Raul Charbonier greeted Ciaccio, when they arrived at the Char-Pal, with, 'I told you this was going to happen to you, didn't I? I told you this.' At the Char-Pal the collector placed Ciaccio in the stockroom and beat on him some more. While Gaspar Ciaccio was enduring his status of punching bag, Raul Carbonier called Gaspar's brother, Fano Ciaccio, at the Temple Terrace Lounge. Raul explained to Fano that they had his brother and they were 'working him over.' Raul said, 'These fellows are from up North and they want their $8,000.' Fano went to the Char-Pal Lounge to negotiate with Charbonier. After Fano explained he did not have the $8,000, Rosado told him that he could have a week to produce it. Subsequently, Raul Charbonier brought Gaspar back to the Temple Terrace Lounge. Some friends helped Gaspar change his bloody clothes and took him to a nearby hospital, where he was treated and the wound in his forehead was stitched up. Gaspar Ciaccio, who was away from work for a week after the beating, borrowed $8,000 from relatives and paid it to Charbonier by the end of the week.
Raul Charbonier had not forgotten LoCicero either. About midnight on the same night as Ciaccio's beating, Charbonier called LoCicero. Charbonier informed LoCicero that they had Gaspar, they had gasoline in the car, and they wanted to come over to see LoCicero. Charbonier agreed that, if LoCicero would promise to pay the balance in the morning, he would keep them away from him. LoCicero agreed. He offered a thumbnail sketch of his reaction: 'I was scared as hell.' At the earliest opportunity, he paid Raul Charbonier $4,000 to cancel the gambling debt.
Early on October 9, Rosado turned in the rental car at the airport. Rosado, Burke, Hill and Lopez returned to New York that same morning, flying through Miami.
On November 24, 1970, six days after the federal indictment was returned, state officials charged these defendants with kidnapping, extortion and assault with intent to murder Gaspar Ciaccio. The state case proceeded expeditiously and was tried in early March, 1971. All defendants were acquitted. The federal case was delayed by various legal maneuverings of the defendants until October, 1972. The trial court directed a verdict of not guilty on Count V as to Burke, Hill and Lopez, because no evidence of phone calls by them existed. The jury found the Charboniers guilty on all counts and Burke, Hill and Lopez guilty on Counts I through IV. The court sentenced each individual to ten years' imprisonment.
Burke, Hill and Lopez contend pro forma that the evidence was insufficient to sustain their convictions. The contention is frivolous in light of the overwhelming and detailed testimony by Ciaccio and others about these appellants' conduct. But Burke, Hill and Lopez seriously insist that massive infusions of inadmissible hearsay denied them a fair trial and their respective rights to confront the witnesses against them.5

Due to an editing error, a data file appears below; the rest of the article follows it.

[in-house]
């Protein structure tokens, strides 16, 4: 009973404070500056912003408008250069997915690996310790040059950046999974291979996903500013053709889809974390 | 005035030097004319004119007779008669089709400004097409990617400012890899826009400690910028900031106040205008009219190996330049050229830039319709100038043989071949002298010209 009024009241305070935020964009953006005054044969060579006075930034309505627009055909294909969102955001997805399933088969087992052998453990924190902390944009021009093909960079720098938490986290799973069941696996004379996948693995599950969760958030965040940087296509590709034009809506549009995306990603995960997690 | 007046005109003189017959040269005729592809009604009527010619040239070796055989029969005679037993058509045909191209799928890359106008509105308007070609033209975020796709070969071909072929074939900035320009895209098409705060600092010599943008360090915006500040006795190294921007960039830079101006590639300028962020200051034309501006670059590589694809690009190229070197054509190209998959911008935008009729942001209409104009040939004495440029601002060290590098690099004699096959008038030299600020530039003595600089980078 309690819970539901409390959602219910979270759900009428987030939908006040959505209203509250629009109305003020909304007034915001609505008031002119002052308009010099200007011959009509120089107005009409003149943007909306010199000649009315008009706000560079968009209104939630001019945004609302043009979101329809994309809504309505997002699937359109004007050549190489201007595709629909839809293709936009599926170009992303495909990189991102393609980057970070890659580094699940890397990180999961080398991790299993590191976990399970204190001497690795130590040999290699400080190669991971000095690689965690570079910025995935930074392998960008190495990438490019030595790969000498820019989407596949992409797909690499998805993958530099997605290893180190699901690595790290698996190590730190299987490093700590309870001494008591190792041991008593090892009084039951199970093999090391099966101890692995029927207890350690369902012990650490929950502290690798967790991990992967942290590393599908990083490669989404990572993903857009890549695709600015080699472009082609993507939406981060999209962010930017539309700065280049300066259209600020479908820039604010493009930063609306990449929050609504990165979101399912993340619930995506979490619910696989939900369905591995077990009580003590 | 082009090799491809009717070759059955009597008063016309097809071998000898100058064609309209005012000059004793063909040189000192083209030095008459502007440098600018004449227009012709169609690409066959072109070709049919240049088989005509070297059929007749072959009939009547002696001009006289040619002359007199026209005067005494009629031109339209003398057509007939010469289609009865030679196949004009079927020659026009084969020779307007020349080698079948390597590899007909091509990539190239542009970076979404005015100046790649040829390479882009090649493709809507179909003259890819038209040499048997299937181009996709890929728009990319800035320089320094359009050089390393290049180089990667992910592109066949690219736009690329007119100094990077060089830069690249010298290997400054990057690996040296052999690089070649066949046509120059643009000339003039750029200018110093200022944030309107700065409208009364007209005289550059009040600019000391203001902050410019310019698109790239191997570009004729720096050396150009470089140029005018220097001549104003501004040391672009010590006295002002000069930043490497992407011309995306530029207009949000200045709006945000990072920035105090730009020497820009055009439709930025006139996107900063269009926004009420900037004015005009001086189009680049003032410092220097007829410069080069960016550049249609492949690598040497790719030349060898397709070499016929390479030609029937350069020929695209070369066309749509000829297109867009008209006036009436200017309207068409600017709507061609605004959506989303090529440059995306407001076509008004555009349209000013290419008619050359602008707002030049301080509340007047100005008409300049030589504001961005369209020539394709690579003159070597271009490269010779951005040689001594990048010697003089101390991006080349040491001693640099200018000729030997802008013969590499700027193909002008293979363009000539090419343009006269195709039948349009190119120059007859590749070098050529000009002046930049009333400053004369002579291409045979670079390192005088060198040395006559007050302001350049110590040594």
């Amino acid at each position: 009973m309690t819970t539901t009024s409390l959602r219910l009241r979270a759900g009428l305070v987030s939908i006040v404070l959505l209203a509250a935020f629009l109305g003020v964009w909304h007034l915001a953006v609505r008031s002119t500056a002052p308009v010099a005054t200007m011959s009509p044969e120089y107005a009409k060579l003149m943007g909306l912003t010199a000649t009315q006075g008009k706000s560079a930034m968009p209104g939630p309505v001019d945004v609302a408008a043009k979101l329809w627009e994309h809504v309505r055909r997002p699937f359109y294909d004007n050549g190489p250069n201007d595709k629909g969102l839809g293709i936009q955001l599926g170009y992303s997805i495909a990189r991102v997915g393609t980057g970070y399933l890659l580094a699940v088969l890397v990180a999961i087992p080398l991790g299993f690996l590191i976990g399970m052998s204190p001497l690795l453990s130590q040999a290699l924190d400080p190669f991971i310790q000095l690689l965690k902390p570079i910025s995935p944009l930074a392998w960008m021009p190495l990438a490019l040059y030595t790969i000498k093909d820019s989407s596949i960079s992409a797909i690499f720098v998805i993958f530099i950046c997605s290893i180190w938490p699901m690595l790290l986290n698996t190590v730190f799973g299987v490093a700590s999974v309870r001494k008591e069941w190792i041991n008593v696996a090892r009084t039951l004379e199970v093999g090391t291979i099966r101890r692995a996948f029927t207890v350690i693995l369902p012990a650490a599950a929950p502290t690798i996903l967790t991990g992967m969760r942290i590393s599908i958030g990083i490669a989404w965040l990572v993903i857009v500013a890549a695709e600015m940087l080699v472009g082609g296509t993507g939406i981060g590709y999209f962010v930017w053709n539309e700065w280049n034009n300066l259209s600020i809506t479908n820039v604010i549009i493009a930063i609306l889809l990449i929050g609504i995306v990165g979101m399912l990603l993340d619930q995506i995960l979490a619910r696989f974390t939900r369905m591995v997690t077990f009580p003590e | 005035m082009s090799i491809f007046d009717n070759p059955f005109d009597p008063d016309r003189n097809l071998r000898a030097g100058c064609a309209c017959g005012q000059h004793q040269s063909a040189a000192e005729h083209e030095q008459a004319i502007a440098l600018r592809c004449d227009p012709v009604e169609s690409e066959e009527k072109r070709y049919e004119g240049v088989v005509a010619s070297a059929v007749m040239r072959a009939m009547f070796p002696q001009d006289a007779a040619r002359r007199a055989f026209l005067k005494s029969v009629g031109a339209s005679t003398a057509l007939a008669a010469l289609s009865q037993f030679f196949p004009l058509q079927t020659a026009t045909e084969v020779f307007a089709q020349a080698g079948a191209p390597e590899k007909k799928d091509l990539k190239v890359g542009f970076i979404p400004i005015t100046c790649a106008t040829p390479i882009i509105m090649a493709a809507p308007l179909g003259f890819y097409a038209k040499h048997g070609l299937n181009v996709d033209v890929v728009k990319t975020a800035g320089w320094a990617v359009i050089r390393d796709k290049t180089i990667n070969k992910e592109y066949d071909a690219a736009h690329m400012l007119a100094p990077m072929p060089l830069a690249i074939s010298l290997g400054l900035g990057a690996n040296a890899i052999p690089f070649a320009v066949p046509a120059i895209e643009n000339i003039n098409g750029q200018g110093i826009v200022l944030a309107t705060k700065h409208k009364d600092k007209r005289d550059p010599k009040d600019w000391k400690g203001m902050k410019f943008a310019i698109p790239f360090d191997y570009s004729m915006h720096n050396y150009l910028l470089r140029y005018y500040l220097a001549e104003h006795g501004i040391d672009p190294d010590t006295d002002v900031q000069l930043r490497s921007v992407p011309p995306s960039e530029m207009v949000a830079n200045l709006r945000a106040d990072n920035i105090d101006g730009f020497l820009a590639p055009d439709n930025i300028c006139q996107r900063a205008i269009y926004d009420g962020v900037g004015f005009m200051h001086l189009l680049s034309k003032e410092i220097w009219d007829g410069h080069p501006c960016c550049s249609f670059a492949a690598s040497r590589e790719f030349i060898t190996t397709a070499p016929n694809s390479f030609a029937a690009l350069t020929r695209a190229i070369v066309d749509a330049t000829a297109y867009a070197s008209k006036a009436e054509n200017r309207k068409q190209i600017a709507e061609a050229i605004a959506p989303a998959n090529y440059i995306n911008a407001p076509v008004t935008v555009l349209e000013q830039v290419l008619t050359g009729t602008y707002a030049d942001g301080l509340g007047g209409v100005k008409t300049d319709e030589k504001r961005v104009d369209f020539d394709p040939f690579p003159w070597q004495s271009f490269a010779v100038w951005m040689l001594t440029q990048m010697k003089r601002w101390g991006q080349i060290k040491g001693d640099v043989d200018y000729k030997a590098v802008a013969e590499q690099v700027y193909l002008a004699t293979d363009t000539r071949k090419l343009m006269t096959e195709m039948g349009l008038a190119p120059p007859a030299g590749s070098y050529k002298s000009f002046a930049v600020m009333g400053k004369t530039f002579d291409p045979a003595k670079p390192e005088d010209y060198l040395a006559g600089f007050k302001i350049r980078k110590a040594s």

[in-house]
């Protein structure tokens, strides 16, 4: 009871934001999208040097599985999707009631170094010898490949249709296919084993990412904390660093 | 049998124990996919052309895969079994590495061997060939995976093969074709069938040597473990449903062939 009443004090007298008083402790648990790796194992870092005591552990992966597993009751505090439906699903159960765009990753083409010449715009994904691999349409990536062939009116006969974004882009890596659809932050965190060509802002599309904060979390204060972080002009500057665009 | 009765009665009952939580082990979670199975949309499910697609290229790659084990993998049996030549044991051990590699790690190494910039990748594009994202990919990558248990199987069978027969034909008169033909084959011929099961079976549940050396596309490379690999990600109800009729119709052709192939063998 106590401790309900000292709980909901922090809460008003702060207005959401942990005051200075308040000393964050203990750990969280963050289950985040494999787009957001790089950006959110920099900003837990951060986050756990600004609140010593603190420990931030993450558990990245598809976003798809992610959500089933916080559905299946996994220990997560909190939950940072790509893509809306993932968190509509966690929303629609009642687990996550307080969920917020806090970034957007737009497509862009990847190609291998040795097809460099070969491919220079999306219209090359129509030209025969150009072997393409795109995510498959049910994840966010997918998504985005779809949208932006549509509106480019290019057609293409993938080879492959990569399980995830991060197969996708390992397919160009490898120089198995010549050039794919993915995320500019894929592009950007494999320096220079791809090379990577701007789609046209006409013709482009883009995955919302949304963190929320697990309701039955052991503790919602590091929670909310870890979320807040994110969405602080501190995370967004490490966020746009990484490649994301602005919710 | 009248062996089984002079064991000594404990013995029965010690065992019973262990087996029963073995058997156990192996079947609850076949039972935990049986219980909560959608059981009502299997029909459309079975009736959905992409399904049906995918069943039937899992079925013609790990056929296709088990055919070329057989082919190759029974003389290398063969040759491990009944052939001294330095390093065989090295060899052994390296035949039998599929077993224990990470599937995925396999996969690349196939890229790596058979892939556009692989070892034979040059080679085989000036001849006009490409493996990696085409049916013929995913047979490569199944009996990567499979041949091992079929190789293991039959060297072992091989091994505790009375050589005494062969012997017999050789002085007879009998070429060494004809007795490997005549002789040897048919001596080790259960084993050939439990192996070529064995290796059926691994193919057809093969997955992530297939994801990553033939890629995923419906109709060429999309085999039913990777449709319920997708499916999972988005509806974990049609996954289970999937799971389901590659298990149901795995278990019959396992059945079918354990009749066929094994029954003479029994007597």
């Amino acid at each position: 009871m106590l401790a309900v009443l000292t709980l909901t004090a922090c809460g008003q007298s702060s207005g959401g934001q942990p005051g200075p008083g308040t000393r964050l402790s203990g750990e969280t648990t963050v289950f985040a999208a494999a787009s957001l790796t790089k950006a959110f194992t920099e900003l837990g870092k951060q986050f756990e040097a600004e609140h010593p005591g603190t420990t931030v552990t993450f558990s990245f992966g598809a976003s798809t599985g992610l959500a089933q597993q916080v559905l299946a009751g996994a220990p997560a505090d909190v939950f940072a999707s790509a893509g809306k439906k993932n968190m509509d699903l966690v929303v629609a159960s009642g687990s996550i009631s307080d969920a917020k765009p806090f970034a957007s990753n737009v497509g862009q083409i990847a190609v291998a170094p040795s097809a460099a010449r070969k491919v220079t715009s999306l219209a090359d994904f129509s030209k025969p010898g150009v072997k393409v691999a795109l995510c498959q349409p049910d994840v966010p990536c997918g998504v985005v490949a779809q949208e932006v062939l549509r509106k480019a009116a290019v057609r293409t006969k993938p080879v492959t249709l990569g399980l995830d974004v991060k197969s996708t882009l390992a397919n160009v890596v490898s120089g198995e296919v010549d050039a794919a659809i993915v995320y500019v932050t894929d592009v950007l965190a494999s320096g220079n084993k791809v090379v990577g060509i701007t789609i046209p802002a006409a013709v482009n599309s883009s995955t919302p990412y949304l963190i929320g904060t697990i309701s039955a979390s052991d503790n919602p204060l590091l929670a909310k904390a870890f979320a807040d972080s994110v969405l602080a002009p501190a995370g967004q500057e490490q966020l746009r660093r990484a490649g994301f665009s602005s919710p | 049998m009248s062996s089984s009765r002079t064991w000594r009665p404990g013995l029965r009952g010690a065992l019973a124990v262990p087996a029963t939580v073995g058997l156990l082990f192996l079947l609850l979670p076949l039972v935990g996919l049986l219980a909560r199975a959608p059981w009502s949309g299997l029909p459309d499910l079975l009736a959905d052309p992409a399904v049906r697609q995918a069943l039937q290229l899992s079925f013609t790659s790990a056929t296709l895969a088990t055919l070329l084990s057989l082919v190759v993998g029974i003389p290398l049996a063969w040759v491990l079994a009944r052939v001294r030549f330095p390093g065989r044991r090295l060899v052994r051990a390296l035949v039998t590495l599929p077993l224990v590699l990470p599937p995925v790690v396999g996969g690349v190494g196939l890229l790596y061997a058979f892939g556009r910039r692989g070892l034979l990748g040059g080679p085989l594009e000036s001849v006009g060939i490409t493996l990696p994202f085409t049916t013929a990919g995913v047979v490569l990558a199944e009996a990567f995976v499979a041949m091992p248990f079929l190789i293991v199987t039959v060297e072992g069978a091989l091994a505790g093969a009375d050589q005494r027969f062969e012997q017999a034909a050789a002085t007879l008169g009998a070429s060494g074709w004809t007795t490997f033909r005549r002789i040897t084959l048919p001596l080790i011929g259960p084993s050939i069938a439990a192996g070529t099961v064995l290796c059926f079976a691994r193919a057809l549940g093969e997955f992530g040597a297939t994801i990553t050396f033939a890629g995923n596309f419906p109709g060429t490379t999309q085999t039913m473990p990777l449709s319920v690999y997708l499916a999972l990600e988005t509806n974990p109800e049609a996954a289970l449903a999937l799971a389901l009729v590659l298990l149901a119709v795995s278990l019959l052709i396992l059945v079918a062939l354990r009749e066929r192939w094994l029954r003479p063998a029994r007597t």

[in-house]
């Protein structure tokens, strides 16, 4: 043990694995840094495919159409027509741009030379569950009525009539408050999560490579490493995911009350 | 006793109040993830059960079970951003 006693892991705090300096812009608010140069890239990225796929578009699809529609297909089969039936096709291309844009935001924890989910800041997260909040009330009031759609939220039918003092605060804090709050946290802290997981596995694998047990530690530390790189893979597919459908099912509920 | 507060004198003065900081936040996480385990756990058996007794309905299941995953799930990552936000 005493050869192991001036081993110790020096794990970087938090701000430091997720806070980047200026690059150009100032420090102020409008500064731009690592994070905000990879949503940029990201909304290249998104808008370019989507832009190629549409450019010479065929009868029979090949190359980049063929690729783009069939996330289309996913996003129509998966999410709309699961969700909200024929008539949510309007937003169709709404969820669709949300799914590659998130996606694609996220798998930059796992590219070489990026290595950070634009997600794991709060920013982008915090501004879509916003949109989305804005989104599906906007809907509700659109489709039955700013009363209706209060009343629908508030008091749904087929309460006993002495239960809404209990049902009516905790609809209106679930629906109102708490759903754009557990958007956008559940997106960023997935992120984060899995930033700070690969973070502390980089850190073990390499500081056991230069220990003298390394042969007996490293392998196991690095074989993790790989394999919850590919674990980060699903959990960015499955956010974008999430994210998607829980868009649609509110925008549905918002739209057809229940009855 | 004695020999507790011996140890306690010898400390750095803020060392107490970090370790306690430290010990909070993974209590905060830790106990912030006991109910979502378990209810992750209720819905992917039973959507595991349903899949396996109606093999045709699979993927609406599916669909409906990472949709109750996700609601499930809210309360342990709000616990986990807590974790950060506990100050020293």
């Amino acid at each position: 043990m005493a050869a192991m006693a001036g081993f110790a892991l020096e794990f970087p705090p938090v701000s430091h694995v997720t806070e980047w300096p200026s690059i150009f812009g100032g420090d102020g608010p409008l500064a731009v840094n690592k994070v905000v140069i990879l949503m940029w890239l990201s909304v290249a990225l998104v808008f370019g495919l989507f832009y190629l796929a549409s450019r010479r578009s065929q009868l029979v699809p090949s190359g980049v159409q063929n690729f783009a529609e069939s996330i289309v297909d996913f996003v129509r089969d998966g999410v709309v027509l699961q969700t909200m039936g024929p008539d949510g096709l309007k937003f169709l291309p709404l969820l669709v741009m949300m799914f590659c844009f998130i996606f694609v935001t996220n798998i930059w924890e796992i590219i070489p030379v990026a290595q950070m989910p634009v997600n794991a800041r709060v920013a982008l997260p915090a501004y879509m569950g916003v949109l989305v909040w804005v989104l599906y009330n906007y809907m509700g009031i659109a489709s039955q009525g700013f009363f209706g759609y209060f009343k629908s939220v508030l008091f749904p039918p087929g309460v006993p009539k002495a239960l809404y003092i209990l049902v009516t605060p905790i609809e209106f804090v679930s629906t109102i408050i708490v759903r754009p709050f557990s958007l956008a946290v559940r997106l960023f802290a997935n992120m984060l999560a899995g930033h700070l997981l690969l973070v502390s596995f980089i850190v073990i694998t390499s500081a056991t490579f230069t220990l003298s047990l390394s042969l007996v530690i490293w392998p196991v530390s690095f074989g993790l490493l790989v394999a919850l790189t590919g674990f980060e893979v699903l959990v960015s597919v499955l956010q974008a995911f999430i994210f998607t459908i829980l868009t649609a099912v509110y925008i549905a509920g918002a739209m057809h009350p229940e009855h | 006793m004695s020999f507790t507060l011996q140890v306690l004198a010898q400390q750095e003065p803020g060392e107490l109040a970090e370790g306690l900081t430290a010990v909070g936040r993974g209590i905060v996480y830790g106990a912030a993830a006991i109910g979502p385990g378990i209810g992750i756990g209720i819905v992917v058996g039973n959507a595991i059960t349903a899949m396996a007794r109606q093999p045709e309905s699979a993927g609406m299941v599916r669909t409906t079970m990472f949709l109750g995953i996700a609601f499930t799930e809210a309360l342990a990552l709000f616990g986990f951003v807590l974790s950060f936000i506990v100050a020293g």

First, they complain of Ciaccio's and LoCicero's testimony about the operation of the gambling scheme during the spring and summer. They assert as inadmissible hearsay virtually everything the witnesses said that Raul Charbonier said or did. These statements, rather than hearsay, as appellants assert, were 'berbal acts,' statements which were elements of the crimes charged. With the exceptions discussed below, none of the statements or acts attributed to Charbonier referred to Burke, Hill and Lopez.
The issue, then, is whether this non-hearsay evidence was admissible in the trial against Burke, Hill and Lopez. Doubtless it was relevant. It established and detailed the gambling scheme which was the context for the extortionate extensions of credit and the extortionate collection methods. Additionally, the gambling supplied the element which made the interstate travel and use of interstate telephone facilities illegal. No issue of prejudice or necessity for cautionary instructions arose because these defendants were not mentioned as involved in the original arrangements or operations of the gambling scheme. Whether these particular acts of Charbonier were attributable to Burke, Hill and Lopez was essentially irrelevant. As to them, it was only the action of October 8th to which federal criminal liability could be ascribed. To the extent the jury may have associated these defendants with the origination of the gambling, it was permissible under the traditional principle that the acts of one partner in crime are admissible against the others when it is in furtherance of the criminal undertaking. Orser v. United States, 362 F.2d 580, 585 (5th Cir. 1966).
The witnesses did relate a few statements by the Charboniers referring to Cosmo Rosado, the 'cousin from up North' and to 'people' that his cousin would 'bring down here and get the money one way or another.' Most clearly incriminating to these three appellants was the phone conversation between Raul Charbonier and LoCicero of October 8th, related by LoCicero on the witness stand:
I received a telephone call and the words were, 'Doc, this is Raul. They have Gaspar in the car. They have gasoline in the car. And they want to come over to see you. If you guaranty me you will pay the balance by tomorrow I will tell them not to come over.'
I related at that time that I thought that matter had been settled. Says, 'No. They want their money now.' Says, 'Well you come to my office tomorrow and I will have the money for you.' He said, 'That is good enough for me.' And hung up.